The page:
The Slatest

Germanwings Co-Pilot Apparently Practiced Descent on Earlier Flight

A helicopter photo of the Flight 4U 9525 crash site in France.

Pool/Lionel Bonaventure/Reuters

Germanwings co-pilot Andreas Lubitz altered descent settings in an unusual manner on a Dusseldorf-to-Barcelona flight conducted immediately prior to—and operated by the same crew as—the fatal Flight 4U 9525 on March 24, French authorities say. From the New York Times:

The initial findings by the Bureau of Investigations and Analyses, known by its French abbreviation B.E.A., show that the co-pilot repeatedly set the Germanwings plane’s altitude to 100 feet during its outbound flight to Barcelona, Spain, from Düsseldorf, Germany, on March 24.


The maneuvers, which were captured by the plane’s flight data recorder, took place while the flight’s captain had left the cockpit temporarily.

In the words of the AP, “it would be highly unusual for a pilot to repeatedly set a plane for such a low altitude for no apparent reason.” Air traffic controllers and other Germanwings crew members didn’t notice Lubitz’s odd manipulations of the altitude settings because they took place during an otherwise normal planned descent, authorities suggested.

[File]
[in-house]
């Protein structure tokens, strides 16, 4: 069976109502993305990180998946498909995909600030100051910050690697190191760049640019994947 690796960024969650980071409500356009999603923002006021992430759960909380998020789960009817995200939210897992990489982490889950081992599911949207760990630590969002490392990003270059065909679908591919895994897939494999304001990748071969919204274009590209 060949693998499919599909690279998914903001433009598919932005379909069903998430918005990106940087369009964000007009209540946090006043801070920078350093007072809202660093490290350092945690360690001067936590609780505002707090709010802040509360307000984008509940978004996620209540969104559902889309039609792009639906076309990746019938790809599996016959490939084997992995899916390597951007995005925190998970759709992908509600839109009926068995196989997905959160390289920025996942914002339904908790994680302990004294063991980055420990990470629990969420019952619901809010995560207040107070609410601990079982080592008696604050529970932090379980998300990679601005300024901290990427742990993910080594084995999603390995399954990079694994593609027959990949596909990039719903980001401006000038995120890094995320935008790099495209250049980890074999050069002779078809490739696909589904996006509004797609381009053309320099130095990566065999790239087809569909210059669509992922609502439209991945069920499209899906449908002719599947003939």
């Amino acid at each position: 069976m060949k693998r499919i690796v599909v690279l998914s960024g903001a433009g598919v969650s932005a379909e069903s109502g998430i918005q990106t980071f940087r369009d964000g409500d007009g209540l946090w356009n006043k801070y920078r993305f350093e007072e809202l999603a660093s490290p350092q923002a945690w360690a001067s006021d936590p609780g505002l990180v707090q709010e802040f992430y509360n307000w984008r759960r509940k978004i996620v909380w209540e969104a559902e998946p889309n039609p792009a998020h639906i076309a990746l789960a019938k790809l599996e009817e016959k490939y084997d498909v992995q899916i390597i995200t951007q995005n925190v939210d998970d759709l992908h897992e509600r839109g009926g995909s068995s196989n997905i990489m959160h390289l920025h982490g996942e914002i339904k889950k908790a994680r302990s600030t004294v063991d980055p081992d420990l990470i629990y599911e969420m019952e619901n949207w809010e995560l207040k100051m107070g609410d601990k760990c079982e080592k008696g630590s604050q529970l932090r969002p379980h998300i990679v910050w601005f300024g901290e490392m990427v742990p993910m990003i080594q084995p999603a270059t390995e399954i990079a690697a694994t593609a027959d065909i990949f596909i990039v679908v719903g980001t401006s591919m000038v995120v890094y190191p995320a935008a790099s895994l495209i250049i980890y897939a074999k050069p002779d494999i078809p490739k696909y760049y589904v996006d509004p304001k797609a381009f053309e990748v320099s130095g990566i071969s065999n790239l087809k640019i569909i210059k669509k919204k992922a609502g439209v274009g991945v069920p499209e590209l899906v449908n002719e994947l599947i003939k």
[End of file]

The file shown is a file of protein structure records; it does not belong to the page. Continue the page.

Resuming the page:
The new findings bolster the many pieces of existing evidence that suggest Lubitz intentionally crashed Flight 4U 9525.

“French prosecutors are widely expected to move ahead with a criminal indictment” for negligence in the case, the Times says, though it’s not clear whether such a move would target specific individuals or be filed against Germanwings and/or its parent company, Lufthansa.

Read more of Slate’s coverage of the Germanwings crash.